If you’re keeping track, this is:

1. A duel between two women, the first-ever “emancipated duel” that involved not only all female principals, but all female seconds.

2. Women in the Victorian era in Europe fighting topless.

3. An emancipated duel being fought by topless women who were topless at the urging of a woman with formal medical training and a degree who was also presiding over the duel.

In other words, this was pretty crazy for the time. So, are you wondering how this all went down?

At the dueling ground on the fateful day, all formalities were carried out to the letter including an attempt at and refusal of reconciliation. The ladies engaged and, after a few trifling feints and thrusts, a wild slash from the princess brought about a light flow of blood from the countess’ nose. Seeing the injury she caused, the shocked princess, in a stereotypical feminine gesture, threw both hands up to her cheeks. Just then, the countess lunged and pierced the princess through her right forearm. The sight of the ensuing blood caused the respective seconds to faint. The footmen and coachmen, who had been ordered to stand some distance away with their backs toward the action, heard the cries and ran toward the women to render aid. Baroness Lubinska, however, decided the male servants had more salacious motives and attacked them with her umbrella, shouting, “Avert your eyes, avert your eyes — you lustful wretches!”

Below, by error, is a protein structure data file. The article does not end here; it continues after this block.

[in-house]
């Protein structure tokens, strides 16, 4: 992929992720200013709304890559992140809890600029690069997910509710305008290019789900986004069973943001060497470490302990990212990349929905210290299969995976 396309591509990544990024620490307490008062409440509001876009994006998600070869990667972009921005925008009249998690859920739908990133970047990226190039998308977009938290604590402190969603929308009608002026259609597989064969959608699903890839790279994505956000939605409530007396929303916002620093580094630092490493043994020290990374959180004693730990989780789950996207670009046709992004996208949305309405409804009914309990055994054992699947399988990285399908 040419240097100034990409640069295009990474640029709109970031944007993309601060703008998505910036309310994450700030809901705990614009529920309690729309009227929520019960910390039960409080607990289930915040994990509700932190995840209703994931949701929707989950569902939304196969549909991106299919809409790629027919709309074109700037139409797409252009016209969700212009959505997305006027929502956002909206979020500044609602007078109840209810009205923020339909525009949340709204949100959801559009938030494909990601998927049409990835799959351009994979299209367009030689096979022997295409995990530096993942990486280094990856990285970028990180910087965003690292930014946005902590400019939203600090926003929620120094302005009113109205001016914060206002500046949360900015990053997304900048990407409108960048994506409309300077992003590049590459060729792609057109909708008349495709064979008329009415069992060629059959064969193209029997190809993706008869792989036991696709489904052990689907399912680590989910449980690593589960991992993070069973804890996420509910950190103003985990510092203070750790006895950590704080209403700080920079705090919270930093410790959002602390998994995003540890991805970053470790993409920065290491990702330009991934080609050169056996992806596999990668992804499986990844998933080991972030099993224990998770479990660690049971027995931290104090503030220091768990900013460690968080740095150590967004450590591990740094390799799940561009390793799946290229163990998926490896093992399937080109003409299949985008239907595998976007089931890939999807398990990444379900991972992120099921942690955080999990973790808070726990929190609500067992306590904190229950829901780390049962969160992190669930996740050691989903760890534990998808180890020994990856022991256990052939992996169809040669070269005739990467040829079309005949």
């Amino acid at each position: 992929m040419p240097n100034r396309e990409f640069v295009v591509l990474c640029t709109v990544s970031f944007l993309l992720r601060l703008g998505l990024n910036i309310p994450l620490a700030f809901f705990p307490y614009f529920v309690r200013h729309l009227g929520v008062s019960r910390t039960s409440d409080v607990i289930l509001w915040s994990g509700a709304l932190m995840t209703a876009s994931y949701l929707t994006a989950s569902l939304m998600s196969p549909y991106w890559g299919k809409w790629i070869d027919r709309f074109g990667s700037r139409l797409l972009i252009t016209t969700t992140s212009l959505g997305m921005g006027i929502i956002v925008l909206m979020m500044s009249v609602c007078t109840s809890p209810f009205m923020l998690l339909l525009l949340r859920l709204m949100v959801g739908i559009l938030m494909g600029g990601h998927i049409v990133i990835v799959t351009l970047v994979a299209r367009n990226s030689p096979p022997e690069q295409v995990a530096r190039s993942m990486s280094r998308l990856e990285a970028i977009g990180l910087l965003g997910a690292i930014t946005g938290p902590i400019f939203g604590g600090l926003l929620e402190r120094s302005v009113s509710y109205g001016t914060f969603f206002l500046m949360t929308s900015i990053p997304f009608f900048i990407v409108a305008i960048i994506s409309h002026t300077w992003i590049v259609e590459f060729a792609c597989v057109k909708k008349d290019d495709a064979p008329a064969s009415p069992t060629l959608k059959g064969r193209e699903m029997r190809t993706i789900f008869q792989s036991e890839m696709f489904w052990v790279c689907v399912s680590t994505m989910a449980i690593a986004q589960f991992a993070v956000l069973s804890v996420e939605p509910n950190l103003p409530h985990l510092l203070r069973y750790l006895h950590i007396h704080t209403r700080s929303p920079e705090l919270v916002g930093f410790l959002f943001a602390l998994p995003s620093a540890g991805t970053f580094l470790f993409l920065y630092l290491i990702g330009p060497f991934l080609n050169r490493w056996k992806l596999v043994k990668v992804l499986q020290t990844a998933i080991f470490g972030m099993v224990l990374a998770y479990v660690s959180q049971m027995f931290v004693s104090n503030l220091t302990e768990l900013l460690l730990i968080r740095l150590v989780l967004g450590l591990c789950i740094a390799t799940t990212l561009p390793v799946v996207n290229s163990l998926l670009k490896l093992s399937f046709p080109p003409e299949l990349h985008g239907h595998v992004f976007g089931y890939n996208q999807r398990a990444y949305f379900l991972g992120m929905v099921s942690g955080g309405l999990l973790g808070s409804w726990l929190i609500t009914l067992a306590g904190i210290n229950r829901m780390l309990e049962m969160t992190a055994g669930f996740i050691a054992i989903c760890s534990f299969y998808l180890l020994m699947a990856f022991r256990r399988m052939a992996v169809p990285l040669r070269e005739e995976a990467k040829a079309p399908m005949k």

In the end, Princess Pauline won. And the reason they were fighting? Floral arrangements. For an “upcoming musical exhibition.”